Driving in real life is nothing like Gran Turismo. There are no shortages of distractions when we’re out on the open road piloting several tons of steel and plastic at high speeds. Texting, phone calls, music, and even other passengers all vy for our attention. Driving while distracted is a gamble…and it’s probably not worth rolling the dice if you don’t have to. You’re in control of managing the risks you take, but unfortunately other people who might be more careless and make potentially poor decisions. There is no shortage of legislation against distracted driving, but like many laws they sometimes serve as punishment rather than deterrent. The pervasive usage of mobile devices and their harmful effects on vehicular safety had to happen before state-wide bans would ever come to fruition. Technology offers limitless opportunities to split our attention and increase risks while operating vehicles, but what if they could also provide safer alternatives that also increase our driving abilities?
Ladies and gentlemen, I present to you augmented reality (AR). For most people I’m sure the first thought accompanying augmented reality is the popular mobile game Pokemon GO – a game that’s served as quite the distraction for motorists around the world. No, the type of AR I’m talking about instead is highlighted in Navion – an AR device created by WayRay that projects a holographic display onto your windshield.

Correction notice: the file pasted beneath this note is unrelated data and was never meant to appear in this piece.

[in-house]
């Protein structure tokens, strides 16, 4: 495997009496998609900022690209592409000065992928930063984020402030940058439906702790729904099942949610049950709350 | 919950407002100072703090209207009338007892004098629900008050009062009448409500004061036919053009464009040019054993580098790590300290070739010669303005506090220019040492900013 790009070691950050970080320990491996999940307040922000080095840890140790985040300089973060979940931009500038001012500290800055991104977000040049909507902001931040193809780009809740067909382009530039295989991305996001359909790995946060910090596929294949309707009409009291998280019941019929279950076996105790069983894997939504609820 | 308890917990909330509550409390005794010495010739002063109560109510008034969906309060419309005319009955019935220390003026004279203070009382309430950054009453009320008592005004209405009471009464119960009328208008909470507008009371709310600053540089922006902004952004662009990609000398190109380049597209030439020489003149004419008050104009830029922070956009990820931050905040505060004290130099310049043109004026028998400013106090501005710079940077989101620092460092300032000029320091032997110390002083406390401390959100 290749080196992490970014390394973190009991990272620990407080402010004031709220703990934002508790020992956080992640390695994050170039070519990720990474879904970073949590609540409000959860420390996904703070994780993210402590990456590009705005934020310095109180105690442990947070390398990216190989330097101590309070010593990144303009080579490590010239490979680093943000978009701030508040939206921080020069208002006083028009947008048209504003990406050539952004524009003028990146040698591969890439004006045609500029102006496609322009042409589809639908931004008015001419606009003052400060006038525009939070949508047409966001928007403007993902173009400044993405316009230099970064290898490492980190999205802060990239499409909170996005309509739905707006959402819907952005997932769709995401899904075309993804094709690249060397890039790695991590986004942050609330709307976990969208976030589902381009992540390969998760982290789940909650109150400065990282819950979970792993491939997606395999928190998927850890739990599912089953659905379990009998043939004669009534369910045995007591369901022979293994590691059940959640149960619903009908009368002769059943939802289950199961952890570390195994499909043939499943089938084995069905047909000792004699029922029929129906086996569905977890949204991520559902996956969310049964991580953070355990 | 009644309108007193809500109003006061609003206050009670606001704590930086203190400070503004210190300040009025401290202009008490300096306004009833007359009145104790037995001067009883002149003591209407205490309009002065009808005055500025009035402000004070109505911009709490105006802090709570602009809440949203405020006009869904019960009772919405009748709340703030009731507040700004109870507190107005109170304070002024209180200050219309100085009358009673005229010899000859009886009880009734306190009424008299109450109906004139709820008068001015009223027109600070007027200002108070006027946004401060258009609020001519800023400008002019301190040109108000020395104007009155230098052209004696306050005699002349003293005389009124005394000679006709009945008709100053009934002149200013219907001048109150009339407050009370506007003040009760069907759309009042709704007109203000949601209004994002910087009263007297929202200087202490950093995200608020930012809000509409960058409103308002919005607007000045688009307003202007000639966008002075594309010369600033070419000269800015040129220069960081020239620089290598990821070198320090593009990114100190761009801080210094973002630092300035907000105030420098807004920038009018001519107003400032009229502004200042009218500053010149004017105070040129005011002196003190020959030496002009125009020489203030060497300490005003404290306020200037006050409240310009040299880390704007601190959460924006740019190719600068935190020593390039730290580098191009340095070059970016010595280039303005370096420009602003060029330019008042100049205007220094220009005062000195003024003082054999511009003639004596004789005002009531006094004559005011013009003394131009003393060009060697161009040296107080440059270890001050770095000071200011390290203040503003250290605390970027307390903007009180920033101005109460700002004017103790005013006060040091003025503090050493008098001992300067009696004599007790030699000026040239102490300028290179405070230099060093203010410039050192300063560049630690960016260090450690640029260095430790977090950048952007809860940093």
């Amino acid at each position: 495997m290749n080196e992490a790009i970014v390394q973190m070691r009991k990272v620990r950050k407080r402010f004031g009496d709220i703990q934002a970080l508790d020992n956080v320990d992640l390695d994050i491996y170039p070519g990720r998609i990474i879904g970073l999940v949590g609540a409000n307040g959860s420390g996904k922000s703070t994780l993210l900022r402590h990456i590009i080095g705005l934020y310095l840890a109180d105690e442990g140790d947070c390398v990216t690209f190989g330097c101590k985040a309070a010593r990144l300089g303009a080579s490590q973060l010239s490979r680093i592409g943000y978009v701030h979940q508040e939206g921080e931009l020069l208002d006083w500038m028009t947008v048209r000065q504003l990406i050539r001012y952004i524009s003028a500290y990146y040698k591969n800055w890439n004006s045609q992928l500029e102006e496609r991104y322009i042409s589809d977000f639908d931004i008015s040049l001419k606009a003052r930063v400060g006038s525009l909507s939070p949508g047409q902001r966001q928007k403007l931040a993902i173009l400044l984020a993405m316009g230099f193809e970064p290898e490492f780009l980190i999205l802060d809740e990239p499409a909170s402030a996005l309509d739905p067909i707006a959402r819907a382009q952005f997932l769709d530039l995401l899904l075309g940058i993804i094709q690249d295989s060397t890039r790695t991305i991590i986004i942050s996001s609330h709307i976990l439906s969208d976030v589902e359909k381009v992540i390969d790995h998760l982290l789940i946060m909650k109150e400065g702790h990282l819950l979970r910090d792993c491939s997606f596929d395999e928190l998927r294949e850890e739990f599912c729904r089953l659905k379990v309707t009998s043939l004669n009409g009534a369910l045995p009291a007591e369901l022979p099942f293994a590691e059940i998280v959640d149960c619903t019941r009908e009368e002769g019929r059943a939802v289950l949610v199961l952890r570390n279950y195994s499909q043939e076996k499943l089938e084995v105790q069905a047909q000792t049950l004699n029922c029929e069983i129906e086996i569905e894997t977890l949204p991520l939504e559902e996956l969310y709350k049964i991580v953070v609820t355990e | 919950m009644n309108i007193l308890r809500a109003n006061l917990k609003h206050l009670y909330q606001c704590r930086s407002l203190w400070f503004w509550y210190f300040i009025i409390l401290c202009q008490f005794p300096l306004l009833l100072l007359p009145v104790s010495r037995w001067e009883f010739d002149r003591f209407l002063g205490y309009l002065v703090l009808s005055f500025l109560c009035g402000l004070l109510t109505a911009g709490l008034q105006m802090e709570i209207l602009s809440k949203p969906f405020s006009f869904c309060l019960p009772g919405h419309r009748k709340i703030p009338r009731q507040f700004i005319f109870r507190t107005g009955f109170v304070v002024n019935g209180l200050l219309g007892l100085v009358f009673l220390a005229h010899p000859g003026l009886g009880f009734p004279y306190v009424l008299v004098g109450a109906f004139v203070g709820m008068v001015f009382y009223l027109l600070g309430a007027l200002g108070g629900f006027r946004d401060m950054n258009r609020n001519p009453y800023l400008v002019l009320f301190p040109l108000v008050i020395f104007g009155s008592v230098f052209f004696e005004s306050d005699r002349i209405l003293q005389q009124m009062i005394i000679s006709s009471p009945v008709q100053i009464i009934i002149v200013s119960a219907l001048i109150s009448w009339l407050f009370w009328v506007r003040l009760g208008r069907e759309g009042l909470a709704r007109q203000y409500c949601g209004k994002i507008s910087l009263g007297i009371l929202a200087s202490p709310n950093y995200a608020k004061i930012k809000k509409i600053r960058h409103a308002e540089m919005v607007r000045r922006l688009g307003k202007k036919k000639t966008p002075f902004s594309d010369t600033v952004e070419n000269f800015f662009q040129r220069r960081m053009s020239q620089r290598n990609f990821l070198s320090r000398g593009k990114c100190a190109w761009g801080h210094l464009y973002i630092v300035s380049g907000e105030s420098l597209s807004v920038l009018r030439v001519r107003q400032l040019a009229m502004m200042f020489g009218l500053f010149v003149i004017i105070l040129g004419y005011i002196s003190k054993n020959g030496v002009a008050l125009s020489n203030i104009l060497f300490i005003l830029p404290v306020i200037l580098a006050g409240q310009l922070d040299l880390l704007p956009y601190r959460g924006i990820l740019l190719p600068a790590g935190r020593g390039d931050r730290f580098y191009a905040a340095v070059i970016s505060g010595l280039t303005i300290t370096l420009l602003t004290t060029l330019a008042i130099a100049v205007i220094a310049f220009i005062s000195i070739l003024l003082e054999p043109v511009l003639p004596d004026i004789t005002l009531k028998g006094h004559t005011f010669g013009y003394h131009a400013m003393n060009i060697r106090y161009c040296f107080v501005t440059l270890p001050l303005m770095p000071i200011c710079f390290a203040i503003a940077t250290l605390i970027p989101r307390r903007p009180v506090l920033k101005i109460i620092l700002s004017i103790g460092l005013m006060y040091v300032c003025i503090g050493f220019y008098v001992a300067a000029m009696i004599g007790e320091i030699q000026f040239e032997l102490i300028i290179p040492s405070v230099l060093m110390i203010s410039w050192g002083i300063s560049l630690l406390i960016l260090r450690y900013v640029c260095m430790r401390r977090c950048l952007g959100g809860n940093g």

Navion is an interface and GPS system with an augmented reality heads-up display (HUD) that provides you with helpful information about the roadway and the driving of other motorists. It displays directions as well as route overviews, including distances to stops and turns with arrows indicating the exact lane to take. You don’t have to peer at your phone or struggle with missed turns – it’s all displayed in front of you on your windshield without the need for headsets or glasses. There are now fewer devices to distract – leaving you to focus on driving safely.
There are many other similar systems in development and each has the potential to make the roadways safer through enhanced driving. If you’ve ever played any of the recent Forza racing video games, you’ll be familiar with their driving assist system. It provides lines on the road, indicating where to drive to stay within the lines. Moreover these lines are color coded, each color indicating what speed you should travel to safely complete whatever driving maneuver you’re undertaking. Similar systems made possible with augmented reality could tell you what the optimal speed is to complete a turn or warn you of drifting drivers and give you enough time to react. What remains to be seen is how driving assisted or self-driving cars will affect auto insurance. Liability becomes complicated when introducing computer systems whose glitches or hacking could theoretically result in traffic accidents.
Such systems feature more than just driving assist. The Navion is integrated with “infotainment,” and allows you to use hands-free voice commands. Notifications like text messages appear on the display, but only when you’re at a complete stop. In addition the system prevents you from accessing them while the vehicle is in motion, thus forcing drivers to focus more on driving and less on their phone. Similar forms of this technology could do what modern voice GPS did for navigation (removing the distraction of fiddling with physical maps) and completely change the way we travel.
If handled correctly, such HUDs could be an important step toward keeping drivers focused on the road and getting safely to their destinations. At least 52% of all U.S. fatal car crashes in 2011 involved mobile phones. Reducing the prevalence of distracted driving through driving assist systems can save lives and make us all more effective and alert drivers.